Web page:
Another common assumption is that waste dumped into the storm sewer is treated at a waste water treatment plant. Sanitary sewers collect wastewater from homes and businesses and treat it before discharging it into a river or stream. Storm sewers, on the other hand, are usually a direct connection to a municipality’s waterways. Anything dumped into a storm grate or gutter discharges - untreated - to a stream or lake at an outfall. Each outfall is considered to be a point source.
A large percentage of water pollution does not come from a single point, but rather many diverse sources - this is called non-point source pollution. As water from rainfall or snowmelt moves through the soil, it carries pollutants from various land uses and deposits them into streams, lakes, and wetlands. Atmospheric deposition (acid rain) and hydrologic modification (dams and control structures) are also considered to be nonpoint source pollutants.
Waterbodies in New York State are regulated under Article 15 (Use and Protection of Waters) and Article 17 (Water Pollution Control) of the Environmental Conservation Law. Under these laws, a permit is required to disturb a protected stream, its bed or banks, or to remove sand, gravel, or other material from its bed or banks. Stream banks are defined as 50 feet from the mean high water mark, with some exceptions.
Water Quality Classifications and Standards of Quality and Purity are defined in the NYS Water Quality Regulations (6NYCRR), Parts 700-705. A protected stream is any stream classified as C(t) or higher, as defined in the table below: Water Quality Classifications and Standards of Quality and Purity (Source: NYSDEC.)
The NYS Water Quality Classifications are based on the best use of the water body. The NYSDEC’s Priority Waterbody List (PWL) was developed to address those waterbodies that do not meet their intended uses due to various pollution sources. Here you will find more information on listed waterbodies within Dutchess County.
The State of New York also has a program, approved by the USEPA that is broader in scope than the requirements of the Clean Water Act. The State Pollution Discharge Elimination System not only regulates wastewater and stormwater discharges to surface waters but also controls point source pollution to groundwater. Under Article 17 (Water Pollution Control) of the Environmental Conservation Law (ECL), the SPDES permit program is designed to eliminate the pollution of New York waters and maintain the highest quality of water possible, consistent with public health, public enjoyment of the resource, protection and propagation of fish and wildlife, and industrial development in the state (see NYSDEC).
Regulated activities under the program include construction or use of an outlet or discharge pipe that discharges wastewater into the surface waters or ground waters of the state. Additionally, construction or operation of a disposal system such as a sewage treatment plant, and discharge of stormwater require a SPDES permit. Permits are required for discharges of more than 1,000 gallons per day to surface and groundwaters. Discharges to groundwater containing sewage, non-sewage or non-industrial wastes fewer than 1,000 gallons per day require approval from city, county or state health departments.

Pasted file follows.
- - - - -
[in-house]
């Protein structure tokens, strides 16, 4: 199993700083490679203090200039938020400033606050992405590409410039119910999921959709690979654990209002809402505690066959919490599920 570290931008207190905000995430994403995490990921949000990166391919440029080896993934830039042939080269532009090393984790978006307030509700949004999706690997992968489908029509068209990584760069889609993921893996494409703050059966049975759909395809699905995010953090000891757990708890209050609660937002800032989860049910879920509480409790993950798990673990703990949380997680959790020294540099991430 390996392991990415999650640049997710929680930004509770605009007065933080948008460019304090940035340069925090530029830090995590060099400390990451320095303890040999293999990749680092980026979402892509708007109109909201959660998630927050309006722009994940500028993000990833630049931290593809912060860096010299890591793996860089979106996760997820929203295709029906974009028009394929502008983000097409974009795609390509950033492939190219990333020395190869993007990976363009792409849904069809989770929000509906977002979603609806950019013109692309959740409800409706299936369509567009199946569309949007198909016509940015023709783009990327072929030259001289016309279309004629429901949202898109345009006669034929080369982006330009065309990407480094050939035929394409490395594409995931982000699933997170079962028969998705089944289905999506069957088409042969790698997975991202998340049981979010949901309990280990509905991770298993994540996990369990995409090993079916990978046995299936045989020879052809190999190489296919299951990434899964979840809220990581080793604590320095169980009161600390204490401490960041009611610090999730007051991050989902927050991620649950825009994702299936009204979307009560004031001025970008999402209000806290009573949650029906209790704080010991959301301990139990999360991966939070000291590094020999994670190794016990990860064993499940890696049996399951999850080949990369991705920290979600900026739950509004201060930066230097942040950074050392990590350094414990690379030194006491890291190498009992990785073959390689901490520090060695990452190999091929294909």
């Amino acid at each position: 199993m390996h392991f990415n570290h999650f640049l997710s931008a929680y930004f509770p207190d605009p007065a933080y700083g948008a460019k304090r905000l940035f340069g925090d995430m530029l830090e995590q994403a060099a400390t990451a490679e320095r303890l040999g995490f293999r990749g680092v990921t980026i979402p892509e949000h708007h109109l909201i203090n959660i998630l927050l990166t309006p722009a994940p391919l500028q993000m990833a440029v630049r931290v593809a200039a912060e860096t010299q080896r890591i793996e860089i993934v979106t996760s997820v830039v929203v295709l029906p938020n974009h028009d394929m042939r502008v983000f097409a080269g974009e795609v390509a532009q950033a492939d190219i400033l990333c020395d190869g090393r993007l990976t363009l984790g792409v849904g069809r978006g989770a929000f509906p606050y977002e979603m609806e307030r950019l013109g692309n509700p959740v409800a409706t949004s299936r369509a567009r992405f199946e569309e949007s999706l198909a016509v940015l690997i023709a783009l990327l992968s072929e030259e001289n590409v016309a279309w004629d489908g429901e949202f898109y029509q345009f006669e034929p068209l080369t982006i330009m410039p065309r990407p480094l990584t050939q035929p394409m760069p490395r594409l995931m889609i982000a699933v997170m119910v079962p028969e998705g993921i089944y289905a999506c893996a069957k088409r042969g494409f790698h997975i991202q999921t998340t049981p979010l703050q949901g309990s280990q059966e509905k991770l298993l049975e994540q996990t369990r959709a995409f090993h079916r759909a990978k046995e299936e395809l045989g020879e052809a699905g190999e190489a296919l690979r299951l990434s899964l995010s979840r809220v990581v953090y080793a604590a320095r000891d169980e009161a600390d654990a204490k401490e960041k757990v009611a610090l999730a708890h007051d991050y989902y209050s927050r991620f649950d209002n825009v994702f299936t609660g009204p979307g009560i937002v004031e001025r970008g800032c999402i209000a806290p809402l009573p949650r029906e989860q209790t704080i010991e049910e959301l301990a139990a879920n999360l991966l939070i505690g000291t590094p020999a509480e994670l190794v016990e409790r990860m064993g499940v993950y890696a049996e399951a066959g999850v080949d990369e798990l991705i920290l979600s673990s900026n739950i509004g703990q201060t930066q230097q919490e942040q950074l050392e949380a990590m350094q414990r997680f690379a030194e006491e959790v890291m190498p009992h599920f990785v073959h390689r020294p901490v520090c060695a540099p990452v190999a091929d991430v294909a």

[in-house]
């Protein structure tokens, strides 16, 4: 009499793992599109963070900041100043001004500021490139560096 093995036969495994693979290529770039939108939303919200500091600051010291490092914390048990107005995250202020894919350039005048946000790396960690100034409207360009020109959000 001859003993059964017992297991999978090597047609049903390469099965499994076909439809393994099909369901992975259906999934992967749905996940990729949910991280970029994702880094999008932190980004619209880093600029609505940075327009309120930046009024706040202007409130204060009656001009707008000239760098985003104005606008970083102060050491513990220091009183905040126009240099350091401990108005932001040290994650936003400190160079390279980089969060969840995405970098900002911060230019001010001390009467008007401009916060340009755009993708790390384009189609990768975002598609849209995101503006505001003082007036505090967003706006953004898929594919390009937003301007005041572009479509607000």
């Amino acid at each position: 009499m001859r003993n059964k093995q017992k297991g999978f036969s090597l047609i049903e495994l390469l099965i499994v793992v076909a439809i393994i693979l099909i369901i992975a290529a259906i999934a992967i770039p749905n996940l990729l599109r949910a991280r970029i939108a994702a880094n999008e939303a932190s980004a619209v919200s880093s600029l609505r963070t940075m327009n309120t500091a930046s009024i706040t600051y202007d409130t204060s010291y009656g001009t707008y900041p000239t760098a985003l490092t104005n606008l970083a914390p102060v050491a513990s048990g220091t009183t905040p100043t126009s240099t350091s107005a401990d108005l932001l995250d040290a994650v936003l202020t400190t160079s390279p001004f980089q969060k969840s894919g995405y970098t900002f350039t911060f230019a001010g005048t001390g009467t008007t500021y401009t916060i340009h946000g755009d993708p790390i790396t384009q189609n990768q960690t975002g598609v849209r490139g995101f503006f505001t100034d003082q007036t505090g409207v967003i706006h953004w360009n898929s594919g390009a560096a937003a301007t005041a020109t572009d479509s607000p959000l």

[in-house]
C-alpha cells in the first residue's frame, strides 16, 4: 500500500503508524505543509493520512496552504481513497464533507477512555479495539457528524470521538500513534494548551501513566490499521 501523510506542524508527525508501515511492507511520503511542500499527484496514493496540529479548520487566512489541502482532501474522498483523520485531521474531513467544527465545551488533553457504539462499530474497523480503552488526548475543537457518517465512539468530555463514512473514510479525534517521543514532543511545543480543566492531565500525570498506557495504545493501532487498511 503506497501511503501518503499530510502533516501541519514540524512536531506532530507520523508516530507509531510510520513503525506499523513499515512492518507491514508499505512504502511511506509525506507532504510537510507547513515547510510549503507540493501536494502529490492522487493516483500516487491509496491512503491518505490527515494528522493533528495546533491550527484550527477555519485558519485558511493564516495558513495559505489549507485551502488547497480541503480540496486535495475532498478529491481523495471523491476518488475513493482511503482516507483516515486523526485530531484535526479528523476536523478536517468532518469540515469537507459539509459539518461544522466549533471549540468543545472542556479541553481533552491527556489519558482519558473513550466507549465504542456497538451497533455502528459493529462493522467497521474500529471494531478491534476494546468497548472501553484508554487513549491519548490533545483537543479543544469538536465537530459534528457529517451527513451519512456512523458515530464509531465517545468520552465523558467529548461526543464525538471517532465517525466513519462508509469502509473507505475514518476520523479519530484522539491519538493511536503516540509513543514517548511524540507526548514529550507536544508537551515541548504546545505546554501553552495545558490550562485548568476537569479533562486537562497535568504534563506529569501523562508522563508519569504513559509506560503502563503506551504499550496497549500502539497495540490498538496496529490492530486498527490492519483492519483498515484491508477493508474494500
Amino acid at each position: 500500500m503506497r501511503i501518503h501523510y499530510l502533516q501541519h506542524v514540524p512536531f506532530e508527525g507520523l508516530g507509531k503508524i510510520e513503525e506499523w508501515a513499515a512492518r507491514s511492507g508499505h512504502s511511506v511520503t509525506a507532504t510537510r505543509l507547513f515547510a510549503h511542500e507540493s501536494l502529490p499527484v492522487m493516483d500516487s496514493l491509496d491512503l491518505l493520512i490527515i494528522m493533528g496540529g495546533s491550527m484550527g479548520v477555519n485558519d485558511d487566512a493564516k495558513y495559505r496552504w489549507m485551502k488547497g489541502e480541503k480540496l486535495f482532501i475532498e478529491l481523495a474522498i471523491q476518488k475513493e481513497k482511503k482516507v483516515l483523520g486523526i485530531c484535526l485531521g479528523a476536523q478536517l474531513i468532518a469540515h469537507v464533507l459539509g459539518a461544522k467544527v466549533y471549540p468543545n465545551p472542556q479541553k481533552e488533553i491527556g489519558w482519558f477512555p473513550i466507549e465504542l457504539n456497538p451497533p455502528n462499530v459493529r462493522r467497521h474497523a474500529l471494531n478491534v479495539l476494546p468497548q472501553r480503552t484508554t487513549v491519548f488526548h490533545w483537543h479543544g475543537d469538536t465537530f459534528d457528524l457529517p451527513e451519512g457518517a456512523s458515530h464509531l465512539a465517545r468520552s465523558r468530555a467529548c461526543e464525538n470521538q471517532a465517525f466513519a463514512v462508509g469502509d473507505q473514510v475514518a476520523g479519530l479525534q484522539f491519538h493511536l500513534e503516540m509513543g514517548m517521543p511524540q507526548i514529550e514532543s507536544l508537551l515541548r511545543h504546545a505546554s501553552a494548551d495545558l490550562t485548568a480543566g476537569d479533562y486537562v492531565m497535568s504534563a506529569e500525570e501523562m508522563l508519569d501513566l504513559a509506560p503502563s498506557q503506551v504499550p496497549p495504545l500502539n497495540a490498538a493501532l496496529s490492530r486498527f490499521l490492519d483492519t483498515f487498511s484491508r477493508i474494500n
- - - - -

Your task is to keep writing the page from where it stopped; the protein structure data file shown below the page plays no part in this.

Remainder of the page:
A federal regulation, commonly known as Stormwater Phase II, requires permits for stormwater discharges from Municipal Separate Storm Sewer Systems (MS4s) in urbanized areas and for construction activities disturbing one or more acres. To implement the law, the New York State Department of Environmental Conservation has issued two general permits, one for MS4s in urbanized areas and one for construction activities. The permits are also part of the State Pollutant Discharge Elimination System (SPDES).
Everything in a watershed is interconnected: watershed boundaries do not coincide with political boundaries, therefore the actions that occur upstream can have as much of an impact on a downstream municipality’s land and water resources as those actions carried out locally. Watershed management is a holistic approach to protecting water quality by taking into account the entire watershed system, from uplands and headwaters, to floodplains, wetlands and river channels. It encompasses all activities aimed at identifying sources and minimizing contaminants to a waterbody from its watershed. Watershed management can include utilizing the following practices to protect and improve water quality and other natural resources within a watershed:
A watershed management plan identifies problems and threats to water resources and develops a framework to address those issues within a specific watershed. It is useful as both a process and a tool. A watershed management plan can be a specific document that is developed to guide efforts to control pollution, manage stormwater, and protect and improve local streams. A watershed management plan can also be the written expression of the collaborative agreement among various government entities, other local stakeholders, and citizens that is developed during the planning process.
Several of the watersheds within Dutchess County have extensive Watershed Management Plans or Assessment Documents with recommendations on how to protect and restore the watershed. For more information on any of the following watersheds, also see their information pages.
For more information and resources on how to put together a Watershed Management Plan visit our Resources page.